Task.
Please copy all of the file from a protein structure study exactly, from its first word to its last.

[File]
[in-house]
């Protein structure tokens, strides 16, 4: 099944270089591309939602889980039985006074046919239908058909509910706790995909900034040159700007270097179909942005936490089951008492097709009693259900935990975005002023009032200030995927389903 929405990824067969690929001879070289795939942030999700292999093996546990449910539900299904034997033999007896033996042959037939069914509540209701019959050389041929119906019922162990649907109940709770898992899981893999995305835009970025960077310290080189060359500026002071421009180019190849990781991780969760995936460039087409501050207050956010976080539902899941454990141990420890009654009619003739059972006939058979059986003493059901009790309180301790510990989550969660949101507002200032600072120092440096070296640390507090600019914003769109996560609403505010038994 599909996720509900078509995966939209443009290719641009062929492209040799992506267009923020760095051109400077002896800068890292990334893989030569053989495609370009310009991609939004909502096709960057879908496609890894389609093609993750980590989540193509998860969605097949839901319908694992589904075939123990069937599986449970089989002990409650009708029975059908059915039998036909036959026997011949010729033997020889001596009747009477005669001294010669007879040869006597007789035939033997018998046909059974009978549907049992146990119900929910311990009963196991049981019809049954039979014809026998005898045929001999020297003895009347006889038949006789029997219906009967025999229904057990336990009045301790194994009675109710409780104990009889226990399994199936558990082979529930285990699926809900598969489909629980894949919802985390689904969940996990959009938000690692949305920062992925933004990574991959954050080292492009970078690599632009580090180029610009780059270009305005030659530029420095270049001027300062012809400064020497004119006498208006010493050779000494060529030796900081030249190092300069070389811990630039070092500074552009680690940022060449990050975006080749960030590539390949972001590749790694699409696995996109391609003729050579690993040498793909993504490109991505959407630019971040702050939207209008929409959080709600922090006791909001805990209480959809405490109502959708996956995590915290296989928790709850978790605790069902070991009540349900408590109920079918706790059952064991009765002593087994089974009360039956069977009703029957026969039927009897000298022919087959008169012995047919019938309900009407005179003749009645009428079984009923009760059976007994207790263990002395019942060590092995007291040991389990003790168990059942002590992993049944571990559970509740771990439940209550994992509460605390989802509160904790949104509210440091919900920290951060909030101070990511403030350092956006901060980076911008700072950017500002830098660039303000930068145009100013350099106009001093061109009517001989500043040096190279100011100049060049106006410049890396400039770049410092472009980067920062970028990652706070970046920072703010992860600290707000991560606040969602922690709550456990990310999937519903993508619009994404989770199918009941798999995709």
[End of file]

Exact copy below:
[in-house]
């Protein structure tokens, strides 16, 4: 099944270089591309939602889980039985006074046919239908058909509910706790995909900034040159700007270097179909942005936490089951008492097709009693259900935990975005002023009032200030995927389903 929405990824067969690929001879070289795939942030999700292999093996546990449910539900299904034997033999007896033996042959037939069914509540209701019959050389041929119906019922162990649907109940709770898992899981893999995305835009970025960077310290080189060359500026002071421009180019190849990781991780969760995936460039087409501050207050956010976080539902899941454990141990420890009654009619003739059972006939058979059986003493059901009790309180301790510990989550969660949101507002200032600072120092440096070296640390507090600019914003769109996560609403505010038994 599909996720509900078509995966939209443009290719641009062929492209040799992506267009923020760095051109400077002896800068890292990334893989030569053989495609370009310009991609939004909502096709960057879908496609890894389609093609993750980590989540193509998860969605097949839901319908694992589904075939123990069937599986449970089989002990409650009708029975059908059915039998036909036959026997011949010729033997020889001596009747009477005669001294010669007879040869006597007789035939033997018998046909059974009978549907049992146990119900929910311990009963196991049981019809049954039979014809026998005898045929001999020297003895009347006889038949006789029997219906009967025999229904057990336990009045301790194994009675109710409780104990009889226990399994199936558990082979529930285990699926809900598969489909629980894949919802985390689904969940996990959009938000690692949305920062992925933004990574991959954050080292492009970078690599632009580090180029610009780059270009305005030659530029420095270049001027300062012809400064020497004119006498208006010493050779000494060529030796900081030249190092300069070389811990630039070092500074552009680690940022060449990050975006080749960030590539390949972001590749790694699409696995996109391609003729050579690993040498793909993504490109991505959407630019971040702050939207209008929409959080709600922090006791909001805990209480959809405490109502959708996956995590915290296989928790709850978790605790069902070991009540349900408590109920079918706790059952064991009765002593087994089974009360039956069977009703029957026969039927009897000298022919087959008169012995047919019938309900009407005179003749009645009428079984009923009760059976007994207790263990002395019942060590092995007291040991389990003790168990059942002590992993049944571990559970509740771990439940209550994992509460605390989802509160904790949104509210440091919900920290951060909030101070990511403030350092956006901060980076911008700072950017500002830098660039303000930068145009100013350099106009001093061109009517001989500043040096190279100011100049060049106006410049890396400039770049410092472009980067920062970028990652706070970046920072703010992860600290707000991560606040969602922690709550456990990310999937519903993508619009994404989770199918009941798999995709």